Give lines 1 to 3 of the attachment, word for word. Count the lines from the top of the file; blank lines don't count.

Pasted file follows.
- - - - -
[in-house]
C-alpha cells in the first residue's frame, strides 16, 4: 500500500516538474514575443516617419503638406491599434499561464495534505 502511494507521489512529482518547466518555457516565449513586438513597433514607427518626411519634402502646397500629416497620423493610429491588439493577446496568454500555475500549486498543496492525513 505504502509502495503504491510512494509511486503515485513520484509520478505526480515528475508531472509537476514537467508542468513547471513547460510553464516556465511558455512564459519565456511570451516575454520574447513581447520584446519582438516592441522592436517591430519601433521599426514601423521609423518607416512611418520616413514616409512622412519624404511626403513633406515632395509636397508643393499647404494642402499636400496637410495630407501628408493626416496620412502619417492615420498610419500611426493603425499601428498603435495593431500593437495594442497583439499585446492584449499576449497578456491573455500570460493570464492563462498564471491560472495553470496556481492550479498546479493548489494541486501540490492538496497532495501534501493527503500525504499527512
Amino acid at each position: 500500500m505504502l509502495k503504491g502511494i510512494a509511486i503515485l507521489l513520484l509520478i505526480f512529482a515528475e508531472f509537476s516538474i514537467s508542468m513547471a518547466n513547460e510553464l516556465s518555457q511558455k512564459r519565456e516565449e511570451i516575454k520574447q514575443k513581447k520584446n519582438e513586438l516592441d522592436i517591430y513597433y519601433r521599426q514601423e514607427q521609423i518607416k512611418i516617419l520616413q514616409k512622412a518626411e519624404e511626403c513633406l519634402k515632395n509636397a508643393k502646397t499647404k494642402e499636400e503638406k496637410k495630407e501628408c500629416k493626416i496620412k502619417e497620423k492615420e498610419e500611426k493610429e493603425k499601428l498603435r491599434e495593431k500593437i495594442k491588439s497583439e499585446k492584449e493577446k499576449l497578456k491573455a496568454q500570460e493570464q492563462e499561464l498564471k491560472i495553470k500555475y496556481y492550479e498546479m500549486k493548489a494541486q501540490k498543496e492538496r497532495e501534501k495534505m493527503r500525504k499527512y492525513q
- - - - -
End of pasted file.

[in-house]
C-alpha cells in the first residue's frame, strides 16, 4: 500500500516538474514575443516617419503638406491599434499561464495534505 502511494507521489512529482518547466518555457516565449513586438513597433514607427518626411519634402502646397500629416497620423493610429491588439493577446496568454500555475500549486498543496492525513 505504502509502495503504491510512494509511486503515485513520484509520478505526480515528475508531472509537476514537467508542468513547471513547460510553464516556465511558455512564459519565456511570451516575454520574447513581447520584446519582438516592441522592436517591430519601433521599426514601423521609423518607416512611418520616413514616409512622412519624404511626403513633406515632395509636397508643393499647404494642402499636400496637410495630407501628408493626416496620412502619417492615420498610419500611426493603425499601428498603435495593431500593437495594442497583439499585446492584449499576449497578456491573455500570460493570464492563462498564471491560472495553470496556481492550479498546479493548489494541486501540490492538496497532495501534501493527503500525504499527512
Amino acid at each position: 500500500m505504502l509502495k503504491g502511494i510512494a509511486i503515485l507521489l513520484l509520478i505526480f512529482a515528475e508531472f509537476s516538474i514537467s508542468m513547471a518547466n513547460e510553464l516556465s518555457q511558455k512564459r519565456e516565449e511570451i516575454k520574447q514575443k513581447k520584446n519582438e513586438l516592441d522592436i517591430y513597433y519601433r521599426q514601423e514607427q521609423i518607416k512611418i516617419l520616413q514616409k512622412a518626411e519624404e511626403c513633406l519634402k515632395n509636397a508643393k502646397t499647404k494642402e499636400e503638406k496637410k495630407e501628408c500629416k493626416i496620412k502619417e497620423k492615420e498610419e500611426k493610429e493603425k499601428l498603435r491599434e495593431k500593437i495594442k491588439s497583439e499585446k492584449e493577446k499576449l497578456k491573455a496568454q500570460e493570464q492563462e499561464l498564471k491560472i495553470k500555475y496556481y492550479e498546479m500549486k493548489a494541486q501540490k498543496e492538496r497532495e501534501k495534505m493527503r500525504k499527512y492525513q